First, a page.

Marvelling at the effort and calculations that would have been needed to make that little party trick work, I climbed some more stairs up to the Balcony level. It’s not a particularly tall building when compared with the skyscrapers across the river, but it’s still a nice outlook from the top. The view to the east reminded me a little of Greenwich in England. And to the west, a couple of miles away, I could see Albert Park and, beyond it, the bay.

A couple of years after the war ended, Fannie Johnston left her “little rose + honeysuckle covered cottage” (A01-114-001) in Dayboro, Queensland, and moved to Melbourne. In September 1949 she made the short journey from her new home in Barrett St, Albert Park, to the Shrine of Remembrance. There, she left a large floral arrangement, “in precious memory of Dale and his pals” (A05-184-004). She sent some photographs of the flowers on the steps of the memorial to the families of some of Dale’s crew mates. Copies survive in the collections of Freda Hamer, Gil Thew and Steve Butson.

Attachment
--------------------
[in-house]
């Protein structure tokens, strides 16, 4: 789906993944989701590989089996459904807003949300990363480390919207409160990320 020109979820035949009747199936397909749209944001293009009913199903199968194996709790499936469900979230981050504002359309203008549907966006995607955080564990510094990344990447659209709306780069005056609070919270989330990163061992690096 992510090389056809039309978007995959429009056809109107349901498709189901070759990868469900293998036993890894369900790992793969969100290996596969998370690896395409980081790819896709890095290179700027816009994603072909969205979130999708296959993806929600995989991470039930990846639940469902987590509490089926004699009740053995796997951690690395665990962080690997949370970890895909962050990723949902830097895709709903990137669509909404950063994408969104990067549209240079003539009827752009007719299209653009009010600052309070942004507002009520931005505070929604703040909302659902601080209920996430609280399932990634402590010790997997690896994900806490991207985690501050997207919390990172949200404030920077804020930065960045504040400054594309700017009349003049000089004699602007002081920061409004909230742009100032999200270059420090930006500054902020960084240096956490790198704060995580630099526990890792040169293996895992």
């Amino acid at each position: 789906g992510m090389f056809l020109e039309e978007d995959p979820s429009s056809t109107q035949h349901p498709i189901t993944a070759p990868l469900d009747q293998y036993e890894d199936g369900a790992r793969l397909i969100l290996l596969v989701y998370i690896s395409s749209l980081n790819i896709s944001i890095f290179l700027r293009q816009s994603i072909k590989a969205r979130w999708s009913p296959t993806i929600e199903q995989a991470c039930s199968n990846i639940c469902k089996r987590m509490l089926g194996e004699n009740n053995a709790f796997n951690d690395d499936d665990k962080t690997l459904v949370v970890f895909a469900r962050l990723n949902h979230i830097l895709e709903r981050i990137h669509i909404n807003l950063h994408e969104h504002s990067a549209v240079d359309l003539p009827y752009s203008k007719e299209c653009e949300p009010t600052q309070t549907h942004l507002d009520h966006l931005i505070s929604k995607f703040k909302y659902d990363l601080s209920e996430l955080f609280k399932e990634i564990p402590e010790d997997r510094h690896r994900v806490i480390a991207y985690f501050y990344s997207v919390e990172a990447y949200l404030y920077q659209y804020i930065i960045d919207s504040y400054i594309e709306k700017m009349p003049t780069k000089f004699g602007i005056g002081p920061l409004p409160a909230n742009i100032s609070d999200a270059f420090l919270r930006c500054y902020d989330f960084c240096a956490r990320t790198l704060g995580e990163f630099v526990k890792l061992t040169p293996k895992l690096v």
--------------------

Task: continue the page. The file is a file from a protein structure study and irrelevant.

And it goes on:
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Carefully wrapped up alongside the photos in Gil’s box is a small sprig of pressed rosemary.

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As I walked back towards my bicycle, I turned and looked back at the Shrine. In my mind’s eye I could see Fannie Johnston placing her large bunch of flowers on the steps.

All I had was a small red poppy.

 

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Photos: Freda Hamer, Gil Thew and author

© 2011 Adam Purcell

Bomber Command in Canberra

There was an old man sitting patiently in the departure lounge in Melbourne when I boarded a QantasLink Dash 8 to fly to Canberra last weekend. Sat next to him was his middle-aged son. When we boarded the aircraft they sat across the aisle and a few rows in front of me. I overheard a snippet of half a conversation that the younger man was having on his phone: “meeting in Canberra… taking him to… you know, Air Force stuff…” I watched his father as we powered down Runway 34 and took off. He was gazing out of the window, and his thoughts looked like they were miles away: across the seas, and across the decades.